The City argues that poor and low-income residents can and should access informal accommodation in shared units at cheaper rentals. This is despite taking action against people who do exactly this. Quite apart from such inconsistency, this informal accommodation is still unaffordable to many people. It is also in short supply. Rooms to rent range from R800 to R1,400 per month while rooms to share, or portion of rooms, rent at a range of R100 to R800 per month per “space”. An enclosed balcony of a flat can go for around R600 or more per month. A “bed-sharing” arrangement of between R450 and R550 per month is probably the cheapest option available to people. However, these living arrangements are overcrowded with a lack of privacy and without security of tenure.

This is “the gap” to which the SERI research refers. This gap is a crisis, repeatedly acknowledged by the City, but one which has not been addressed to date. This is despite a number of plans and interventions aimed at dealing with ‘bad’ buildings over the years, including the the Seven Buildings Programme, Bad/Better Buildings Programme, Inner City Housing Action Plan, Bad Buildings Strategy, and the latest Inner City Property Scheme (ICPS).

So why is the City so resistant to deal proactively with the crisis at hand? Perhaps the chief reason is a lack of political will. The City is focused on the people it wants to live in the inner city, not the people who already do; on so-called ‘bad’ buildings themselves, not on the needs of the people living in them. A further reason for the lack of action around addressing the gap is that the City prefers to sell off properties, rather than to explore a low-income rental housing strategy and develop new models that address some of the historic shortcomings of public rental housing.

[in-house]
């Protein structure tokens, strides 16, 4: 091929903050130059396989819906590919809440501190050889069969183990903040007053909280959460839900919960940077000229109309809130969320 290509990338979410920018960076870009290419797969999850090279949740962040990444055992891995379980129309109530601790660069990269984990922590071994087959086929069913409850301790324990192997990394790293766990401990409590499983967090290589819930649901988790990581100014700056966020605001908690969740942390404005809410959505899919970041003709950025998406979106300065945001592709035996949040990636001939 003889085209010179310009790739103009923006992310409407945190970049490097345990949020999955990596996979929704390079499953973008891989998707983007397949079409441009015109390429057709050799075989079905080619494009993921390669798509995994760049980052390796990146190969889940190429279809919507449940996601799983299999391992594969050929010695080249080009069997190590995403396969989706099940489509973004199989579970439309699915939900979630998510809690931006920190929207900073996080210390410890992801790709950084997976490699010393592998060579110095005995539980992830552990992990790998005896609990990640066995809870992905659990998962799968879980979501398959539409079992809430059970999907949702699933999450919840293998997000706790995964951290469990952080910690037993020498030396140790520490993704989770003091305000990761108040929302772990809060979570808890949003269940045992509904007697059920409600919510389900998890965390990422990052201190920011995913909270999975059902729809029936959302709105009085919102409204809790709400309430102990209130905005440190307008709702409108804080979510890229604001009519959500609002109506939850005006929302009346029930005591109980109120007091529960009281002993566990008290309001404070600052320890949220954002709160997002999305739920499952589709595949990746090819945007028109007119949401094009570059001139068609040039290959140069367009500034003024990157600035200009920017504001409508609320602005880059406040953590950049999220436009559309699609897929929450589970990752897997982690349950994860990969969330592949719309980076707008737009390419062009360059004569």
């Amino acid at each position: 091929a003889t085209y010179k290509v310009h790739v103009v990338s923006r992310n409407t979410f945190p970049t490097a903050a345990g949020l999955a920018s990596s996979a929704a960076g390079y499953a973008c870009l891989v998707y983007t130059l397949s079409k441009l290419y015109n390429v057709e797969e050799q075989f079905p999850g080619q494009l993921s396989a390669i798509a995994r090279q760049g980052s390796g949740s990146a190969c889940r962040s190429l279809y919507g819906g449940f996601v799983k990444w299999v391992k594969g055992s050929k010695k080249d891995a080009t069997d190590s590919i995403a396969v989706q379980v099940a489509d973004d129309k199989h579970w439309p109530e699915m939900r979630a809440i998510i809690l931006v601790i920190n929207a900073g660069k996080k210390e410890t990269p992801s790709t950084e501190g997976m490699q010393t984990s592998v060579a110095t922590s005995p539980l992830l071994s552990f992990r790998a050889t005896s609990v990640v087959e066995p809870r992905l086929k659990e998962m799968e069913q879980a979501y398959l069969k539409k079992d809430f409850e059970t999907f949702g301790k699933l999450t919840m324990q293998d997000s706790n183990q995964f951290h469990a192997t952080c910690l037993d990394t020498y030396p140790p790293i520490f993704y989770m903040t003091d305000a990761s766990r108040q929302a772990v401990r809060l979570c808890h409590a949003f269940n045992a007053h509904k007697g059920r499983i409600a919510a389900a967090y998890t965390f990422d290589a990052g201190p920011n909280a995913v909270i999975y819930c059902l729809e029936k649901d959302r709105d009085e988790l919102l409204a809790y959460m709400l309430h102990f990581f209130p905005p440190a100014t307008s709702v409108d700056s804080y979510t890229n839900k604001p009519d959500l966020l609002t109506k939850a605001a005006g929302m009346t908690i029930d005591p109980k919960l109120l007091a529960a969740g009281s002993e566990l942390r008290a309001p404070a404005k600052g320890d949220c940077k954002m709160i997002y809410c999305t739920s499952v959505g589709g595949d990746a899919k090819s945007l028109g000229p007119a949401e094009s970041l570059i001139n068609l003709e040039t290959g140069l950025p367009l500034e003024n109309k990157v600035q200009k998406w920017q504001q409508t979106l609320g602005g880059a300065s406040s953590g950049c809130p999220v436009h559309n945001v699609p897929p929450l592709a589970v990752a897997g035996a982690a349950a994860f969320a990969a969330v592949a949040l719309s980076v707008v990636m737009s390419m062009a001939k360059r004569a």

An example of this is the City’s flagship ICPS, which involves the transfer of a portion of inner city properties (including municipal-owned properties, expropriated properties, properties acquired through sales in execution and privately-owned buildings) to a private consortium via a series of structured sale transactions. The City places a requirement on the consortium to ensure that at least 30% of units developed are social housing. The first phase of the ICPS formally commenced with the earmarking of 30 buildings for development. Of this a total of 2 buildings – comprising 309 social housing units – will be developed, aimed at those earning between R3,500 and R7,500. Less than 100 of these units will be aimed at the lower end of the low-income bracket. This is less than 10% of the total ICPS portfolio – a drop in the ocean, and still too expensive for the 31% of inner city households that earn below R1,600 per month.

A radical programme of urban regeneration in the inner city is underway, as witnessed by the revival of precincts like Braamfontein and Newtown and the creation of Maboneng. Instead of carrying the social costs of a regeneration drive that is welcomed by wealthy groups, as a public authority should, the City is shirking its responsibilities and attempting to narrow its obligations as much as possible. Its “Operation Clean Sweep” campaign, which sought to remove all informal traders from inner city streets, perhaps comes close to showing its real attitude towards certain groups working and living in the inner city.